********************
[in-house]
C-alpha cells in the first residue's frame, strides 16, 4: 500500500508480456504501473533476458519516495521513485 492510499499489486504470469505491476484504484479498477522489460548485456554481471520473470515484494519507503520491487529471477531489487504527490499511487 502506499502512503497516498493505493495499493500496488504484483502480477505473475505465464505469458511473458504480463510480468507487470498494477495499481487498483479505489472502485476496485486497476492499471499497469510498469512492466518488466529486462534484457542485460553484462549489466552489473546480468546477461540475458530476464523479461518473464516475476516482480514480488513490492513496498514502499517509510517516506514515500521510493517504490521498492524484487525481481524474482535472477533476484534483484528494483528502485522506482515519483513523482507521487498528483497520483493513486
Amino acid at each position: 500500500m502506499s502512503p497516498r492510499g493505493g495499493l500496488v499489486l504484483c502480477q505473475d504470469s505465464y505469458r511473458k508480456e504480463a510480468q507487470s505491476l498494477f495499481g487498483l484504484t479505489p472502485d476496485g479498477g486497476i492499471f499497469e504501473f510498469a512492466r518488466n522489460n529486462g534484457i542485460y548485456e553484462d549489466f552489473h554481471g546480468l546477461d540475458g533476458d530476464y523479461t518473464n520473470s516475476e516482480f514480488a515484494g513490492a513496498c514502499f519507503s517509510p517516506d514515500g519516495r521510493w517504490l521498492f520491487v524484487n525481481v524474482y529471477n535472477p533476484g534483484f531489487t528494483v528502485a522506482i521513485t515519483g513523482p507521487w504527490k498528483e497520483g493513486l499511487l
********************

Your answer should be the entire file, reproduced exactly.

[in-house]
C-alpha cells in the first residue's frame, strides 16, 4: 500500500508480456504501473533476458519516495521513485 492510499499489486504470469505491476484504484479498477522489460548485456554481471520473470515484494519507503520491487529471477531489487504527490499511487 502506499502512503497516498493505493495499493500496488504484483502480477505473475505465464505469458511473458504480463510480468507487470498494477495499481487498483479505489472502485476496485486497476492499471499497469510498469512492466518488466529486462534484457542485460553484462549489466552489473546480468546477461540475458530476464523479461518473464516475476516482480514480488513490492513496498514502499517509510517516506514515500521510493517504490521498492524484487525481481524474482535472477533476484534483484528494483528502485522506482515519483513523482507521487498528483497520483493513486
Amino acid at each position: 500500500m502506499s502512503p497516498r492510499g493505493g495499493l500496488v499489486l504484483c502480477q505473475d504470469s505465464y505469458r511473458k508480456e504480463a510480468q507487470s505491476l498494477f495499481g487498483l484504484t479505489p472502485d476496485g479498477g486497476i492499471f499497469e504501473f510498469a512492466r518488466n522489460n529486462g534484457i542485460y548485456e553484462d549489466f552489473h554481471g546480468l546477461d540475458g533476458d530476464y523479461t518473464n520473470s516475476e516482480f514480488a515484494g513490492a513496498c514502499f519507503s517509510p517516506d514515500g519516495r521510493w517504490l521498492f520491487v524484487n525481481v524474482y529471477n535472477p533476484g534483484f531489487t528494483v528502485a522506482i521513485t515519483g513523482p507521487w504527490k498528483e497520483g493513486l499511487l